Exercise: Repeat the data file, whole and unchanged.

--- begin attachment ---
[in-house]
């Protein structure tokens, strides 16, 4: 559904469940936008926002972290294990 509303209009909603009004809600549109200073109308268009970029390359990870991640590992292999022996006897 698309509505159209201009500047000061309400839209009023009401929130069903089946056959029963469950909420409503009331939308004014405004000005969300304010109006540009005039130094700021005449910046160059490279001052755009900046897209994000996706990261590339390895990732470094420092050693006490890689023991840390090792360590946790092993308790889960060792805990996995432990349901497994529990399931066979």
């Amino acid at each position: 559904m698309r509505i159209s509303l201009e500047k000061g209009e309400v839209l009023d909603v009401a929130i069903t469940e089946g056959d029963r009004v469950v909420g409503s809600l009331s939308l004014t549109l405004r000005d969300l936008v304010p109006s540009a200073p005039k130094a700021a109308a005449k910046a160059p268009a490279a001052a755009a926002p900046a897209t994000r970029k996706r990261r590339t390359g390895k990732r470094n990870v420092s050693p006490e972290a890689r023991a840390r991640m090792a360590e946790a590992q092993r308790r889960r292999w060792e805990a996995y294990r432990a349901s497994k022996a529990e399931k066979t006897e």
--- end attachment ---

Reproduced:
[in-house]
């Protein structure tokens, strides 16, 4: 559904469940936008926002972290294990 509303209009909603009004809600549109200073109308268009970029390359990870991640590992292999022996006897 698309509505159209201009500047000061309400839209009023009401929130069903089946056959029963469950909420409503009331939308004014405004000005969300304010109006540009005039130094700021005449910046160059490279001052755009900046897209994000996706990261590339390895990732470094420092050693006490890689023991840390090792360590946790092993308790889960060792805990996995432990349901497994529990399931066979």
């Amino acid at each position: 559904m698309r509505i159209s509303l201009e500047k000061g209009e309400v839209l009023d909603v009401a929130i069903t469940e089946g056959d029963r009004v469950v909420g409503s809600l009331s939308l004014t549109l405004r000005d969300l936008v304010p109006s540009a200073p005039k130094a700021a109308a005449k910046a160059p268009a490279a001052a755009a926002p900046a897209t994000r970029k996706r990261r590339t390359g390895k990732r470094n990870v420092s050693p006490e972290a890689r023991a840390r991640m090792a360590e946790a590992q092993r308790r889960r292999w060792e805990a996995y294990r432990a349901s497994k022996a529990e399931k066979t006897e």